About what the problem could be, it could be a lot of things:
      – Wrong bot credentials
      – Wrong target for the bot
      – Firewalling in your network
      – Telegram not available in your country.

      I’d recommend using curl to test the credentials, target and network status:

      /usr/bin/curl -s –data chat_id=”” –data “text=Test!” “”

      This will return like the following, if the message was sent:


  5. Is there a chance to install the Script/ Firmware on an Shelly Plus Plug S?
    I think the normale Plug S is discontinued?

  6. HI

    I tried to install your firmware on a sonoff Basic R3 module, but I get error for exceeding memory size, how can I fix it?

    • I don’t have such device.

      All I can think of is that you need to flash first tasmota-minimal.bin, but in such cases the error you’d get if you are already running tasmota would be “Upload buffer miscompare”, as described at as instructed at

      If you are not using tasmota already, but the original firmware, then update first to an official tasmota, then try to apply my firmware from tasmota.

      • Hi, I have already installed tasmota, the minimal version is everything ok. If I try to install your modified version, it is not successful, there is not enough memory.

        • It could be the device does not have enough storage to use my firmware. Not all devices supported by tasmota have the same amount of memory.

          I stripped my firmware with what I know for a fact that didn’t know, and enough to make a firmware that fits for the Sonoff S2X switches, as well as the Shelly Plug S.

          But for other devices with less memory, then more stuff needs to be disabled before building the firmware, so it the resulting firmware is smaller.

          First thing would be knowing the specifications of your device, to know how many else things would need to be removed. Then you can add those to things the file I use, and rebuild the firmware.

  7. HI
    Good news, I managed to install your Firmware, it was enough to use the compressed.gz file instead of the bin file.
    Now the internet connection is monitored with the ping and the router is restarted correctly.
    I still haven’t been able to get the message to telegram to work.
    I have a question, Chatid and UserId are the same thing?
    I see in the rules that you set the following string:
    ON system#boot DO tmchatid ENDON
    I don’t want to be misunderstood, I put my UserId as the value, is that correct?

    • Ah, yeah. The firmware is big, so you must always upload it as .gz, which is why I provided that, and not the uncompressed binary anymore.

      tmchatid is the target for the telegram messages.

      That target can be another bot, a group, a supergroup, a user…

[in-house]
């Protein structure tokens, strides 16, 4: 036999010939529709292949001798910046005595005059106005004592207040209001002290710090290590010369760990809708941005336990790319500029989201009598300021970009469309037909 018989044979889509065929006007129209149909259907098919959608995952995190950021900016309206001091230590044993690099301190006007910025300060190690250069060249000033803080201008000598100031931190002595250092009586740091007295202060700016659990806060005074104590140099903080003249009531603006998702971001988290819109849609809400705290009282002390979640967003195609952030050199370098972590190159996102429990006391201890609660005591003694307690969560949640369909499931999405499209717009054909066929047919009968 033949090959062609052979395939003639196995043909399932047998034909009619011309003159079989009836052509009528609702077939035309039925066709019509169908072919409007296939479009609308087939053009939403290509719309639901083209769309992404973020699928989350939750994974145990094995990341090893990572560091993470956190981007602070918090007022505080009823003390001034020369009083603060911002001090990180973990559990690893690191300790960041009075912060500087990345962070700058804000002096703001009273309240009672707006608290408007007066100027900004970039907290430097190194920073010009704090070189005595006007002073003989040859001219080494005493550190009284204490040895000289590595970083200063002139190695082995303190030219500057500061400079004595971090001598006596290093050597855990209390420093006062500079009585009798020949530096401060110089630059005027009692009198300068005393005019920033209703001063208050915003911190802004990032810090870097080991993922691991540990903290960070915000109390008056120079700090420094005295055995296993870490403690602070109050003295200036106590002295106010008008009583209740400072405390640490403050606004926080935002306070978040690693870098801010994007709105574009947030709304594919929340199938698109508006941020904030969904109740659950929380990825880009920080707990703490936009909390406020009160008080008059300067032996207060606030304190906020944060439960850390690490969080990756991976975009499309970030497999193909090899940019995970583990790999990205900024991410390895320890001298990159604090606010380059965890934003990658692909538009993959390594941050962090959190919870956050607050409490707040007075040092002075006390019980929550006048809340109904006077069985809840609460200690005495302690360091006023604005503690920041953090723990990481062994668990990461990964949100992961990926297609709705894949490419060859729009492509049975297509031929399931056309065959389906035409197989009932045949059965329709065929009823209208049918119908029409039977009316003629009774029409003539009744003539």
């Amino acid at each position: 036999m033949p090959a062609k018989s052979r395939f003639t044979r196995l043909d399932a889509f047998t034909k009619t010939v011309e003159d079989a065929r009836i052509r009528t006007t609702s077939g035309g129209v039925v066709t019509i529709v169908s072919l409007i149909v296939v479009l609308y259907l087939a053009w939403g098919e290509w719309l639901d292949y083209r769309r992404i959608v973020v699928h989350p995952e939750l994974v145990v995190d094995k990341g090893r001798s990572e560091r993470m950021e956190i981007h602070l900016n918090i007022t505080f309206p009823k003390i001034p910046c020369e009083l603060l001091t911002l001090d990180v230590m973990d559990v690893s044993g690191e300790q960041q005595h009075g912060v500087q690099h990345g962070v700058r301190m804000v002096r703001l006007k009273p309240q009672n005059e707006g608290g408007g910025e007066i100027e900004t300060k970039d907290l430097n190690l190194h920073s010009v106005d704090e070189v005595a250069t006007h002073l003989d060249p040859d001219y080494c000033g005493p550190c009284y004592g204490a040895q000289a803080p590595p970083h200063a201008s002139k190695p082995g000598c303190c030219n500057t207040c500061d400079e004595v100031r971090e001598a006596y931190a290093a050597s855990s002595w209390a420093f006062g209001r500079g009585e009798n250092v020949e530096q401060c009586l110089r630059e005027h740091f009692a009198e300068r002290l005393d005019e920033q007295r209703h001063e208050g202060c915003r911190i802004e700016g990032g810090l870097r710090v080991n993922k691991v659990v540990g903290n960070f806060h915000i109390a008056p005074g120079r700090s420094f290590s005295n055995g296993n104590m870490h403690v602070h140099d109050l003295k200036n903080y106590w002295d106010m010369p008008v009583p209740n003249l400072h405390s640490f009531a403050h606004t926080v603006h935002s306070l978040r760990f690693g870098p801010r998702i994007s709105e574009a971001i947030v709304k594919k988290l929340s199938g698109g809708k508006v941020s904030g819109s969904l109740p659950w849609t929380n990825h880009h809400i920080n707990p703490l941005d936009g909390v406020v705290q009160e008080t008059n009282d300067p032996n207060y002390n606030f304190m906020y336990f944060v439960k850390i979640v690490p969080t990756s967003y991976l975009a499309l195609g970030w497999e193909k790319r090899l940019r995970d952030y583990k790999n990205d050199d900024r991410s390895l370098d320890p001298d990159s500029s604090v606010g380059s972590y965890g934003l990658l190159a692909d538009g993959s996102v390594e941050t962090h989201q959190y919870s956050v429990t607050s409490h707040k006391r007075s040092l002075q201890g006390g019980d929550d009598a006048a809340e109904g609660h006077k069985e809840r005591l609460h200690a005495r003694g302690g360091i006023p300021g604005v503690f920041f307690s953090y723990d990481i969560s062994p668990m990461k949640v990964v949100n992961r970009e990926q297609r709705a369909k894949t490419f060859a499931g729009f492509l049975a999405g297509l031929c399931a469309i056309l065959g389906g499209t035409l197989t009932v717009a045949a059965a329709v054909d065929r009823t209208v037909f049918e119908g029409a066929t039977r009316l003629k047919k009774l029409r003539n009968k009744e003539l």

So if you want to send messages to your Telegram account, then yes, tmchatid value must be your Telegram user ID (which is neither your username if you have it, or your phone number, but rather a number provided by telegram for each user, and can be retrieved as described at the link on the article:

  8. Hi juliogonzález
    to operate the notification with Telegram, i changed the following parameter, “SetOption132 1”.
    Now the notification works correctly, even with the tmsend command from the console it works perfectly. There is still one problem, i get a notification only when I restart the module, “Router booted up”, but simulating the lack of internet connection, I receive no other notifications. In the console history, i understand that the code tries to send the module status when it detects that there is no network for 6 minutes, and fails precisely because the network is missing.
    How can I fix it?
    Thanks for your support.

    • The message “Router: Device is unresponsive…” and “Router: Device is unresponsive, restarting power” requires some sort of internet to be available. It is enough as long as there’s some kind of redundant internet.

      In theory, you could improve the code to wait a few minutes before sending another message to tell you that the router “was rebooted”, but this message could also be missing if the router does not boot fast enough, or if the network access doesn’t go up fast enough.

      So other option would be to improve the code even more, and send a message as soon as ping works again.

  9. Brilliant article – thanks, works a treat. And thanks for compiling up BIN with USE_PING (that was a step too far for me). Any chance you’ll recompile for 13.4.0 which includes the DevGroup functionality – so I can use that and PING together! 🙂

    • Ok, for now I am fixing the build for what I have, as it seems last time it failed (most likely because of an old version of the container image definition I’m using, as I have it fixed to a certain commit that I change when I need something newer of the build crashes).

      Next, I will check how much extra storage DevGroup requires. I don’t use it, so that’s the reason I am not including it, but if it doesn’t take much space and I can still use the resulting binary with my smart plugs, then I will enable it.